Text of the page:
Death traps for tourists
Holiday driving can be a deadly nightmare, writes Paul Gover
DRIVING on an overseas holiday can be fatal. More than 25,000 tourists die every year on an overseas trip.
Driving is the No.1 risk on any major trip, according to the FIA Foundation in Europe.
Driving trumps terrorism, plane crashes and infectious disease.
And the numbers will only get worse, almost doubling to 45,000 by 2020 and tripling to 75,000 by 2030 in line with the overall increase in road fatalities, according to research.
Tourists account for 5-10 per cent of road fatalities in some European countries.
The FIA, a federation of motoring organisations and the governing body of world motor sport, warns against a lethal cocktail of killer roads, unsafe vehicles, dangerous driving and disoriented travellers in a new report published on World Tourism Day.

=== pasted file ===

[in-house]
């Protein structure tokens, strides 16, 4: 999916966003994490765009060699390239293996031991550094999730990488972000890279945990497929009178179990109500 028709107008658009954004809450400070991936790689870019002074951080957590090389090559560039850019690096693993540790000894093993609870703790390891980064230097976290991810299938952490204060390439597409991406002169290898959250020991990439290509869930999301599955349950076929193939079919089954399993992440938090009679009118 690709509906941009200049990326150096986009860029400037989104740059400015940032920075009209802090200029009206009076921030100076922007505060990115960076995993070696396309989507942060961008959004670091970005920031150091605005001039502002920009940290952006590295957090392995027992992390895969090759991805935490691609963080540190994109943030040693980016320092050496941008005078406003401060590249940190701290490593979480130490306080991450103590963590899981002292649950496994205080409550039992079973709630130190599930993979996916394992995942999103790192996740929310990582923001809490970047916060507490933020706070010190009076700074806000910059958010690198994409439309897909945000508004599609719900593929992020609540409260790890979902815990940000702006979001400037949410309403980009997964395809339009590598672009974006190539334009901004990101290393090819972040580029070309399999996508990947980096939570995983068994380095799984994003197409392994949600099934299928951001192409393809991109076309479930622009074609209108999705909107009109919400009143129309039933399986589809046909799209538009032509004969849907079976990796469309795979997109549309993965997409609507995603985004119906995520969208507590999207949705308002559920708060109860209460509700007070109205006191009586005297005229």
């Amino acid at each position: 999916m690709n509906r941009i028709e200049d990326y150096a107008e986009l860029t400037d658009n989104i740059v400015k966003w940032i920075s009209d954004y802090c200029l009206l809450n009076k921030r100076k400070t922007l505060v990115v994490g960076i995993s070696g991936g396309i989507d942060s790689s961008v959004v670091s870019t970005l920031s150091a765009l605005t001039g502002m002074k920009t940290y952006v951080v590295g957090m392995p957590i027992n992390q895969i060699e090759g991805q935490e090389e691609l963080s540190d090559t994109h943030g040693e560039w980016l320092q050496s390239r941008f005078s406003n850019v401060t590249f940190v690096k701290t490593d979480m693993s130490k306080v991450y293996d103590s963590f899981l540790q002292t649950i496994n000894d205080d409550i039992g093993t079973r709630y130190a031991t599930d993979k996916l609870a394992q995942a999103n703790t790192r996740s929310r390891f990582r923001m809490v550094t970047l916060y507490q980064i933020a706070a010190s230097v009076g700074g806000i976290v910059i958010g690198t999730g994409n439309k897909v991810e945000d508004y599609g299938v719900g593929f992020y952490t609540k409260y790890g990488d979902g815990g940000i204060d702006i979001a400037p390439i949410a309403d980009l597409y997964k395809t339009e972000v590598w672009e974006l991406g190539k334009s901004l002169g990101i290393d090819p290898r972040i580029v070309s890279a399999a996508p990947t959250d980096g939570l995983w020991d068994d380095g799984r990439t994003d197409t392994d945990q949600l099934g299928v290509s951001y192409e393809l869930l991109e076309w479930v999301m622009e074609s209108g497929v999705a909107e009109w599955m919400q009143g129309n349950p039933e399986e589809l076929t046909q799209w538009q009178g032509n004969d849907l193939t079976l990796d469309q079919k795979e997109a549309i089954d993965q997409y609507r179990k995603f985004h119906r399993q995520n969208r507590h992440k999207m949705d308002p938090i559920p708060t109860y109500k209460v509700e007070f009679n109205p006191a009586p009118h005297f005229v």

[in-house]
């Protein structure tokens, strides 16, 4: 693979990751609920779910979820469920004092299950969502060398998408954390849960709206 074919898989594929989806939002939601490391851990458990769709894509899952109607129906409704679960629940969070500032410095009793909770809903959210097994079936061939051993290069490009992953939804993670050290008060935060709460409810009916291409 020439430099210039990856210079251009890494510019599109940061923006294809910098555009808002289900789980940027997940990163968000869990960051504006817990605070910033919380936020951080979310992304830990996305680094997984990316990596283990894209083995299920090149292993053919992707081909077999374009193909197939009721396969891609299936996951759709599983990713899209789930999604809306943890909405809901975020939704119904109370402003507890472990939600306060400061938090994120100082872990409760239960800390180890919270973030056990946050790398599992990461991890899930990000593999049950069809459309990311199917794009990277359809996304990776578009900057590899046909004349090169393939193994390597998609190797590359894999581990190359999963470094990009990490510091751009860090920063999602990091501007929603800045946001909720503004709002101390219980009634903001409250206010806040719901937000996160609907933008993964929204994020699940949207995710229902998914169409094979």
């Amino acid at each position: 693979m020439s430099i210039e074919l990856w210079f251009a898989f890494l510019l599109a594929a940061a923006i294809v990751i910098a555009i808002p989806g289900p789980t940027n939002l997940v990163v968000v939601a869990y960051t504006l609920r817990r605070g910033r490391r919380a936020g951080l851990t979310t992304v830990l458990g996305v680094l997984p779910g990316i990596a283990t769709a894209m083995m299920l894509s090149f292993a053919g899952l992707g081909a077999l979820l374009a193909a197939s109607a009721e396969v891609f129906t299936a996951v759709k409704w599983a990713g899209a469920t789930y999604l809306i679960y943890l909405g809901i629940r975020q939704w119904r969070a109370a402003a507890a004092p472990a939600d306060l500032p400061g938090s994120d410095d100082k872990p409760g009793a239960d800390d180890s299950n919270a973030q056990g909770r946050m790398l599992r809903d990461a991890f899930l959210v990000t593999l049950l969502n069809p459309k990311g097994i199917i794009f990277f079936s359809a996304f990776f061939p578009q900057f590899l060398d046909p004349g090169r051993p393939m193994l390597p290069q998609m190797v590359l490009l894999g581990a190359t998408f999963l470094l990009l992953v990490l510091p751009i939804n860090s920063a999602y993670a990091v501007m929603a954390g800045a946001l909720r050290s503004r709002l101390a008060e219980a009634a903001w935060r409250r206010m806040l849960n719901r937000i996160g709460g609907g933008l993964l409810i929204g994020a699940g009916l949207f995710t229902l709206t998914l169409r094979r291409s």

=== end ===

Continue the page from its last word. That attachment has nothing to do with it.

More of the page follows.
‘‘Road safety must be recognised as a key element of sustainable tourism,’’ FIA Foundation directorgeneral David Ward says.
The report warns that many tourist destinations are rated either medium or high risk for road safety.
The report says tourists expect the highest standards of safety when they step on a plane to travel on holiday.
But once they leave the arrivals lounge, they are left to fend for themselves in an often dangerous environment.
‘‘Unsafe roads, untrained drivers, poorly maintained vehicles often without seat belts — this is the reality of travel in many popular tourist destinations,’’ Ward says.
‘‘ The governments of these countries and the international and local tourism industries can and must do more to protect tourists on the roads.
‘‘By protecting tourists and improving road safety, they will also be improving protection for their own citizens.’’
Danger lurks: thousands of tourists are dying in road accidents throughout the world every year.